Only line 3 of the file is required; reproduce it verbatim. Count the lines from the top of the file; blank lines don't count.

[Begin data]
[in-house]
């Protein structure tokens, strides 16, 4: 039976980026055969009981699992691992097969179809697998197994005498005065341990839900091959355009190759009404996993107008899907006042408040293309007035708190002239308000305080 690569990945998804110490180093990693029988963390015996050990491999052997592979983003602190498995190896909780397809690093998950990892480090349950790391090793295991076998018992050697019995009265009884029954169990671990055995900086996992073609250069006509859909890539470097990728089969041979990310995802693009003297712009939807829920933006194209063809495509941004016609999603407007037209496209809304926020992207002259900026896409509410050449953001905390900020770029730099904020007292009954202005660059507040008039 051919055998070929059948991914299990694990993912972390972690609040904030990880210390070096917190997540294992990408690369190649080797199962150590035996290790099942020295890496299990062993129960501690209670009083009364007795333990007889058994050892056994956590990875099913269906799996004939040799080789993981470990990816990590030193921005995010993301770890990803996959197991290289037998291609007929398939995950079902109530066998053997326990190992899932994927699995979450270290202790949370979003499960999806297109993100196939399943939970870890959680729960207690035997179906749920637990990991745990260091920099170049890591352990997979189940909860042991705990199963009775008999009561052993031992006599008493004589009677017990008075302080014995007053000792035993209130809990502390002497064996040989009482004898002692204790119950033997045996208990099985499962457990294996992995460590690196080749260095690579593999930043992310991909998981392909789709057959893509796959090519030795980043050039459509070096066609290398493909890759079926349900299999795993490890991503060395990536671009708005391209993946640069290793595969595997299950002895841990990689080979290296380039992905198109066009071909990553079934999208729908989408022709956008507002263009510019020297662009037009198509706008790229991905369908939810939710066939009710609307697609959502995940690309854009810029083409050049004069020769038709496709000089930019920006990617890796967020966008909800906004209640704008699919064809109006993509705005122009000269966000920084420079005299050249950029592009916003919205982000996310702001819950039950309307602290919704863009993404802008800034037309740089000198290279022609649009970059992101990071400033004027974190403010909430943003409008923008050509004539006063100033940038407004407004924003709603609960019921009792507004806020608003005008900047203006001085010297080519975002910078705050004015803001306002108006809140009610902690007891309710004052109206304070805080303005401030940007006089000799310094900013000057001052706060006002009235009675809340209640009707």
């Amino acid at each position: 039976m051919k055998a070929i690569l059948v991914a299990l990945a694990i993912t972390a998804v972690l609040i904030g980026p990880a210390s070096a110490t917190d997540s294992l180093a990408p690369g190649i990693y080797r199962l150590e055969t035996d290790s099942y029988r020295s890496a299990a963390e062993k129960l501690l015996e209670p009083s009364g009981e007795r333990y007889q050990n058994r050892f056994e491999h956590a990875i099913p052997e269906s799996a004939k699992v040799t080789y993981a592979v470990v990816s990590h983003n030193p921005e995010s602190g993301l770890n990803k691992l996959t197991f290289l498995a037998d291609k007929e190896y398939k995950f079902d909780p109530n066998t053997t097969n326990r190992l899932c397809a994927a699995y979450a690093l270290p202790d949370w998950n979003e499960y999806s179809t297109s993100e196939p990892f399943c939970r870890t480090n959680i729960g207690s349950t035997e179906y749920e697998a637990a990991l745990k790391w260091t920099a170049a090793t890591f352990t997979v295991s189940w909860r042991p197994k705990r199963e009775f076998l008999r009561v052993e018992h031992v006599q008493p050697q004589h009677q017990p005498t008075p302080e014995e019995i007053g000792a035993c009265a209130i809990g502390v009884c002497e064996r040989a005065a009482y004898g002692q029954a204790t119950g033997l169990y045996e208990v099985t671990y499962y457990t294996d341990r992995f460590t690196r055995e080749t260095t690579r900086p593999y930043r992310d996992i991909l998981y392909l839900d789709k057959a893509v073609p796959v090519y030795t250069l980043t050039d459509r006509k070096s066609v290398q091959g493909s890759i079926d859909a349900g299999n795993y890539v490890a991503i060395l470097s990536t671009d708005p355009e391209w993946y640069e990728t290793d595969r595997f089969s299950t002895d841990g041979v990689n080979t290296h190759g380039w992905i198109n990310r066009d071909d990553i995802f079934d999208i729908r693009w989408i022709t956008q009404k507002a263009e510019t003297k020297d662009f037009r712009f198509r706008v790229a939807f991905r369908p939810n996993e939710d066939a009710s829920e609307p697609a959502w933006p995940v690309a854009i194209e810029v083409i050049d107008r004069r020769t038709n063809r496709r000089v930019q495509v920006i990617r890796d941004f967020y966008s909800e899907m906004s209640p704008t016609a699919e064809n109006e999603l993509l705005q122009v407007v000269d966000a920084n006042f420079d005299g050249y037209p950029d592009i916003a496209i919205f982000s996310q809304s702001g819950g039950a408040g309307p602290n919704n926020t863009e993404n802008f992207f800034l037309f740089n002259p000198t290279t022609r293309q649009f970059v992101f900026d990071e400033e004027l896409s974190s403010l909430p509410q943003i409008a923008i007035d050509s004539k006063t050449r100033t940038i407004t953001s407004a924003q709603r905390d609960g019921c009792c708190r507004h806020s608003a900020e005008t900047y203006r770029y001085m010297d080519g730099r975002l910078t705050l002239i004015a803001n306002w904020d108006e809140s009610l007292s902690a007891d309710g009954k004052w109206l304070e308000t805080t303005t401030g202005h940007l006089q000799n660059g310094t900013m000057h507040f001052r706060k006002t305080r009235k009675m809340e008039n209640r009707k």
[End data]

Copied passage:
């Amino acid at each position: 039976m051919k055998a070929i690569l059948v991914a299990l990945a694990i993912t972390a998804v972690l609040i904030g980026p990880a210390s070096a110490t917190d997540s294992l180093a990408p690369g190649i990693y080797r199962l150590e055969t035996d290790s099942y029988r020295s890496a299990a963390e062993k129960l501690l015996e209670p009083s009364g009981e007795r333990y007889q050990n058994r050892f056994e491999h956590a990875i099913p052997e269906s799996a004939k699992v040799t080789y993981a592979v470990v990816s990590h983003n030193p921005e995010s602190g993301l770890n990803k691992l996959t197991f290289l498995a037998d291609k007929e190896y398939k995950f079902d909780p109530n066998t053997t097969n326990r190992l899932c397809a994927a699995y979450a690093l270290p202790d949370w998950n979003e499960y999806s179809t297109s993100e196939p990892f399943c939970r870890t480090n959680i729960g207690s349950t035997e179906y749920e697998a637990a990991l745990k790391w260091t920099a170049a090793t890591f352990t997979v295991s189940w909860r042991p197994k705990r199963e009775f076998l008999r009561v052993e018992h031992v006599q008493p050697q004589h009677q017990p005498t008075p302080e014995e019995i007053g000792a035993c009265a209130i809990g502390v009884c002497e064996r040989a005065a009482y004898g002692q029954a204790t119950g033997l169990y045996e208990v099985t671990y499962y457990t294996d341990r992995f460590t690196r055995e080749t260095t690579r900086p593999y930043r992310d996992i991909l998981y392909l839900d789709k057959a893509v073609p796959v090519y030795t250069l980043t050039d459509r006509k070096s066609v290398q091959g493909s890759i079926d859909a349900g299999n795993y890539v490890a991503i060395l470097s990536t671009d708005p355009e391209w993946y640069e990728t290793d595969r595997f089969s299950t002895d841990g041979v990689n080979t290296h190759g380039w992905i198109n990310r066009d071909d990553i995802f079934d999208i729908r693009w989408i022709t956008q009404k507002a263009e510019t003297k020297d662009f037009r712009f198509r706008v790229a939807f991905r369908p939810n996993e939710d066939a009710s829920e609307p697609a959502w933006p995940v690309a854009i194209e810029v083409i050049d107008r004069r020769t038709n063809r496709r000089v930019q495509v920006i990617r890796d941004f967020y966008s909800e899907m906004s209640p704008t016609a699919e064809n109006e999603l993509l705005q122009v407007v000269d966000a920084n006042f420079d005299g050249y037209p950029d592009i916003a496209i919205f982000s996310q809304s702001g819950g039950a408040g309307p602290n919704n926020t863009e993404n802008f992207f800034l037309f740089n002259p000198t290279t022609r293309q649009f970059v992101f900026d990071e400033e004027l896409s974190s403010l909430p509410q943003i409008a923008i007035d050509s004539k006063t050449r100033t940038i407004t953001s407004a924003q709603r905390d609960g019921c009792c708190r507004h806020s608003a900020e005008t900047y203006r770029y001085m010297d080519g730099r975002l910078t705050l002239i004015a803001n306002w904020d108006e809140s009610l007292s902690a007891d309710g009954k004052w109206l304070e308000t805080t303005t401030g202005h940007l006089q000799n660059g310094t900013m000057h507040f001052r706060k006002t305080r009235k009675m809340e008039n209640r009707k």